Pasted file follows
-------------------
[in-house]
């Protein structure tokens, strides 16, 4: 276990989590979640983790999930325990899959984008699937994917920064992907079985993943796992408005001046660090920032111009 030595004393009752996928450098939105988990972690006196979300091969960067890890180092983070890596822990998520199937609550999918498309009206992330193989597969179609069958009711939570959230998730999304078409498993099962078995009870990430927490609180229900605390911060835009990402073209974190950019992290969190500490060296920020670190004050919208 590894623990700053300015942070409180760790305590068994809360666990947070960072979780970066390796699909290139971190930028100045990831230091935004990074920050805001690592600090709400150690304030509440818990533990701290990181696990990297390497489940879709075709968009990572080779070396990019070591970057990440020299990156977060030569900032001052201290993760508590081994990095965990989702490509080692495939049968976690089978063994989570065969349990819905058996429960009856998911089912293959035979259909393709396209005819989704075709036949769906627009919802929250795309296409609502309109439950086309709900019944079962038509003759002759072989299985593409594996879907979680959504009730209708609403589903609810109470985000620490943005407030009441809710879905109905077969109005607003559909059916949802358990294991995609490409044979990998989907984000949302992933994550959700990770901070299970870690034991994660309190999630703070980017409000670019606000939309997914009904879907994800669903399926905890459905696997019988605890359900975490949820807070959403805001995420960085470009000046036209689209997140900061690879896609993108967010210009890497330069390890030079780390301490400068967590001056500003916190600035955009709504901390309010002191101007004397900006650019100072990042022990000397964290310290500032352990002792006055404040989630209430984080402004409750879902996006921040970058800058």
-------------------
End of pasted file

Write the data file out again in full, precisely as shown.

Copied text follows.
[in-house]
């Protein structure tokens, strides 16, 4: 276990989590979640983790999930325990899959984008699937994917920064992907079985993943796992408005001046660090920032111009 030595004393009752996928450098939105988990972690006196979300091969960067890890180092983070890596822990998520199937609550999918498309009206992330193989597969179609069958009711939570959230998730999304078409498993099962078995009870990430927490609180229900605390911060835009990402073209974190950019992290969190500490060296920020670190004050919208 590894623990700053300015942070409180760790305590068994809360666990947070960072979780970066390796699909290139971190930028100045990831230091935004990074920050805001690592600090709400150690304030509440818990533990701290990181696990990297390497489940879709075709968009990572080779070396990019070591970057990440020299990156977060030569900032001052201290993760508590081994990095965990989702490509080692495939049968976690089978063994989570065969349990819905058996429960009856998911089912293959035979259909393709396209005819989704075709036949769906627009919802929250795309296409609502309109439950086309709900019944079962038509003759002759072989299985593409594996879907979680959504009730209708609403589903609810109470985000620490943005407030009441809710879905109905077969109005607003559909059916949802358990294991995609490409044979990998989907984000949302992933994550959700990770901070299970870690034991994660309190999630703070980017409000670019606000939309997914009904879907994800669903399926905890459905696997019988605890359900975490949820807070959403805001995420960085470009000046036209689209997140900061690879896609993108967010210009890497330069390890030079780390301490400068967590001056500003916190600035955009709504901390309010002191101007004397900006650019100072990042022990000397964290310290500032352990002792006055404040989630209430984080402004409750879902996006921040970058800058």